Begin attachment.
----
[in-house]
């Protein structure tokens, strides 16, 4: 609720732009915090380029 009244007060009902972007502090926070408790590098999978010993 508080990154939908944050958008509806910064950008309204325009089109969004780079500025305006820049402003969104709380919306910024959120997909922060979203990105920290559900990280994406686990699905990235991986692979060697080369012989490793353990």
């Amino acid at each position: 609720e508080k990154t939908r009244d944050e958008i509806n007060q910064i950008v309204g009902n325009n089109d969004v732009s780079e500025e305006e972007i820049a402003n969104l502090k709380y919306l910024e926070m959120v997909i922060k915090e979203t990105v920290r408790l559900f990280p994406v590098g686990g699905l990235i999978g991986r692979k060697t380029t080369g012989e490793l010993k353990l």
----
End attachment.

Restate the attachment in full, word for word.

[in-house]
């Protein structure tokens, strides 16, 4: 609720732009915090380029 009244007060009902972007502090926070408790590098999978010993 508080990154939908944050958008509806910064950008309204325009089109969004780079500025305006820049402003969104709380919306910024959120997909922060979203990105920290559900990280994406686990699905990235991986692979060697080369012989490793353990």
């Amino acid at each position: 609720e508080k990154t939908r009244d944050e958008i509806n007060q910064i950008v309204g009902n325009n089109d969004v732009s780079e500025e305006e972007i820049a402003n969104l502090k709380y919306l910024e926070m959120v997909i922060k915090e979203t990105v920290r408790l559900f990280p994406v590098g686990g699905l990235i999978g991986r692979k060697t380029t080369g012989e490793l010993k353990l």